13. Fuwanovel Osu! Thread

    Err, by score, I meant how well I did. I guess accuracy percentage is actually what I use. I suppose something to keep in mind is that my ability to read maps is WAY ahead of my physical limits... that is, I know what I need to do to beat any given map long, long before I can actually do that thing well enough for that information to be actionable. That's probably a pretty big factor in why what I do seems to actually work. Here's a score from the end of last month (pretty much just a week ago), on an insane map, which is above my play level, but not as far as some of the stuff I play; Here's a play from that same map, but from earlier today; And here's a play from same map, from immediately after the previous one; Slightly worse, but that can be pretty much entirely attributed to being tired from the play right before it. All three of these ranks are D's, but there is a clear, cleanly defined jump here. These are probably what one would consider "higher end D's", but this sort of pattern carries throughout all of my plays, from high ranks up to SS to the lowest D's. Mentioning "score" probably gave the wrong idea, but the accuracy is the biggest factor when I check these patterns. I just consider accuracy to be a better indicator of proficiency than score itself,and thus more of a score than score itself, all things considered..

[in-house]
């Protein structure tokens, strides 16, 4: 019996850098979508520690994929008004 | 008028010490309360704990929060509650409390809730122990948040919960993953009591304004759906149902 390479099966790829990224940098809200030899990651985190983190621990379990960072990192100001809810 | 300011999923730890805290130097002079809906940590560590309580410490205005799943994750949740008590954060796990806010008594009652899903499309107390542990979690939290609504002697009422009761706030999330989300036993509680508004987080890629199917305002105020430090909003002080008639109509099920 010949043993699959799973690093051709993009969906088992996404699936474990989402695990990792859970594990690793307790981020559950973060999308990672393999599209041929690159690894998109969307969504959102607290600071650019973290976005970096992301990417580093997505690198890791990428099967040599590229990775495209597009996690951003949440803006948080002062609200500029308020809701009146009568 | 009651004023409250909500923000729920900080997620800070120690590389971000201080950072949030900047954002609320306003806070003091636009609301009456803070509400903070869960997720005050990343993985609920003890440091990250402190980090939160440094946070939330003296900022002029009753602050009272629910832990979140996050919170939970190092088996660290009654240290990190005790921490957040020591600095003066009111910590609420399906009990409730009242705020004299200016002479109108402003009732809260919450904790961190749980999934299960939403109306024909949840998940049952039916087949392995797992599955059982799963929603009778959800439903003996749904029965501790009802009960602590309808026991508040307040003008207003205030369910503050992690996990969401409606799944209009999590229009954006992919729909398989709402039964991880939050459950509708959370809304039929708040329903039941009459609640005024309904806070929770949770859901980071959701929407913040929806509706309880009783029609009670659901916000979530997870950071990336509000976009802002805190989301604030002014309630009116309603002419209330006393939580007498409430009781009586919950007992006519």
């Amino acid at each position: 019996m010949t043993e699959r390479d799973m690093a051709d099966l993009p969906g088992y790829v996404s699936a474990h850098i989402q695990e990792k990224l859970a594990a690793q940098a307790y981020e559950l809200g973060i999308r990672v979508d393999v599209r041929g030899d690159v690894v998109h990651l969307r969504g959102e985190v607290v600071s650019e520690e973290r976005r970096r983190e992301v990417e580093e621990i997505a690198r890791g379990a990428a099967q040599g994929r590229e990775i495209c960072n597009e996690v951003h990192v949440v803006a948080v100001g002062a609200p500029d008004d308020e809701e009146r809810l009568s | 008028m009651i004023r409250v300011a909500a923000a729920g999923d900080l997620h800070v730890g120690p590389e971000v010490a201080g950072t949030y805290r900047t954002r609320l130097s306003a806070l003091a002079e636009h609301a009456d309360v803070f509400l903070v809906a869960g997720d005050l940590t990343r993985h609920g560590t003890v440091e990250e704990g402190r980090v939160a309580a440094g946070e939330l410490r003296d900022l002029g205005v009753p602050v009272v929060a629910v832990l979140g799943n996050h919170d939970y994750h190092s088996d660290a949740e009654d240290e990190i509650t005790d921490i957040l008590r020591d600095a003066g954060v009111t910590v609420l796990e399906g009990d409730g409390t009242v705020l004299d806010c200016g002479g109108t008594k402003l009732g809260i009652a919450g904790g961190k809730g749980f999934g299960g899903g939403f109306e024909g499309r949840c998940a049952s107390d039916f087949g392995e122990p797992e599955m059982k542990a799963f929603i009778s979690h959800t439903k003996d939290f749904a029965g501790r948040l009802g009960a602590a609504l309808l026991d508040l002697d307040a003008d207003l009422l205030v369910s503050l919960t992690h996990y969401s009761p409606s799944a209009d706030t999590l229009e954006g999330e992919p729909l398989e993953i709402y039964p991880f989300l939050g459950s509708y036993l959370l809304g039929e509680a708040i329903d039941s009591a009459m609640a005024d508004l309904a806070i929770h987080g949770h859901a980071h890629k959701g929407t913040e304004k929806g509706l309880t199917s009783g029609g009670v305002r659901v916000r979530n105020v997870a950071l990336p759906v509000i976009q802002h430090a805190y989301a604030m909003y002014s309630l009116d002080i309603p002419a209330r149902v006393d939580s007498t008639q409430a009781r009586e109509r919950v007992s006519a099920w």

14. Fuwanovel Osu! Thread

    To be fair, I can actually get extremely consistent scores on maps I get low D ranks on. For example, when I was just re-getting into osu, I was getting as low to 10-15% on certain really hard maps, but the accuracy I got on such maps stayed extremely consistent at any given time. At this point, I seem to get 20% consistently on the super hard ones, and as high as 40% on certain ones. For any map, however, the accuracy doesn't change too much within the same day for me, unless I specifically note certain mess ups I'm making and actively practice my way around those. I do attempt this mindful sort of practice of stuff well enough in my skill range, but I try not to do this on the ones way out of my league, though, since just focusing on getting hits at all is far more useful. It is my firm belief that, in a lot of cases, simple practice on tasks notably above what you want to actually accomplish with a certain skill can lead to the same overall skill than (necessarily more focused) practice of tasks sitting mostly within your skill level in less time overall. Of course, it's generally a good idea to mix the two practice styles, rather than sticking to either entirely.